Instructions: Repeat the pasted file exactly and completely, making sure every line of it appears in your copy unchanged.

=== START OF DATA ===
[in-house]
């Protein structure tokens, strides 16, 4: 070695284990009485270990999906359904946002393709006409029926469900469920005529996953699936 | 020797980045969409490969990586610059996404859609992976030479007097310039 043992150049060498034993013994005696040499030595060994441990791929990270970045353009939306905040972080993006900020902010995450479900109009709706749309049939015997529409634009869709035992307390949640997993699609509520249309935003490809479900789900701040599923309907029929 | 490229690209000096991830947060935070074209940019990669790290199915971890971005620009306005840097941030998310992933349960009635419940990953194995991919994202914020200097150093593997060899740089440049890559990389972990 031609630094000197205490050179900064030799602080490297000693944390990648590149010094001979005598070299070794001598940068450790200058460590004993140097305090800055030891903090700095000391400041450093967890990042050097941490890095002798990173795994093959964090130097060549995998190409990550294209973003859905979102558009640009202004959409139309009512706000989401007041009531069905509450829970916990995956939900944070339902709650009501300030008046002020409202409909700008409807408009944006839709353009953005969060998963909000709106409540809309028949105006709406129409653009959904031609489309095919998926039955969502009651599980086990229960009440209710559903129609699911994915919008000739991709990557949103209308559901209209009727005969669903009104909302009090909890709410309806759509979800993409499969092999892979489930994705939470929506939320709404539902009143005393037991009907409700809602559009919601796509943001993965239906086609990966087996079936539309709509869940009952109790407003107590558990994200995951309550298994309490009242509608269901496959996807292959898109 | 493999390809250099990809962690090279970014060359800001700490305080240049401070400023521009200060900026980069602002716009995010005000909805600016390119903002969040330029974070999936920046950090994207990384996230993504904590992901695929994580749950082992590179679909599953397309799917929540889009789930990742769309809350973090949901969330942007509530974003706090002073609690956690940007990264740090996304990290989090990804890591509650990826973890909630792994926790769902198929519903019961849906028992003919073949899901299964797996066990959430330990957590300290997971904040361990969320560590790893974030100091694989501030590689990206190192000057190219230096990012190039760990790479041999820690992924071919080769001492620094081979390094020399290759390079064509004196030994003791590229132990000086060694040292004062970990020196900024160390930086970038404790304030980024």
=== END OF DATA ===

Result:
[in-house]
């Protein structure tokens, strides 16, 4: 070695284990009485270990999906359904946002393709006409029926469900469920005529996953699936 | 020797980045969409490969990586610059996404859609992976030479007097310039 043992150049060498034993013994005696040499030595060994441990791929990270970045353009939306905040972080993006900020902010995450479900109009709706749309049939015997529409634009869709035992307390949640997993699609509520249309935003490809479900789900701040599923309907029929 | 490229690209000096991830947060935070074209940019990669790290199915971890971005620009306005840097941030998310992933349960009635419940990953194995991919994202914020200097150093593997060899740089440049890559990389972990 031609630094000197205490050179900064030799602080490297000693944390990648590149010094001979005598070299070794001598940068450790200058460590004993140097305090800055030891903090700095000391400041450093967890990042050097941490890095002798990173795994093959964090130097060549995998190409990550294209973003859905979102558009640009202004959409139309009512706000989401007041009531069905509450829970916990995956939900944070339902709650009501300030008046002020409202409909700008409807408009944006839709353009953005969060998963909000709106409540809309028949105006709406129409653009959904031609489309095919998926039955969502009651599980086990229960009440209710559903129609699911994915919008000739991709990557949103209308559901209209009727005969669903009104909302009090909890709410309806759509979800993409499969092999892979489930994705939470929506939320709404539902009143005393037991009907409700809602559009919601796509943001993965239906086609990966087996079936539309709509869940009952109790407003107590558990994200995951309550298994309490009242509608269901496959996807292959898109 | 493999390809250099990809962690090279970014060359800001700490305080240049401070400023521009200060900026980069602002716009995010005000909805600016390119903002969040330029974070999936920046950090994207990384996230993504904590992901695929994580749950082992590179679909599953397309799917929540889009789930990742769309809350973090949901969330942007509530974003706090002073609690956690940007990264740090996304990290989090990804890591509650990826973890909630792994926790769902198929519903019961849906028992003919073949899901299964797996066990959430330990957590300290997971904040361990969320560590790893974030100091694989501030590689990206190192000057190219230096990012190039760990790479041999820690992924071919080769001492620094081979390094020399290759390079064509004196030994003791590229132990000086060694040292004062970990020196900024160390930086970038404790304030980024």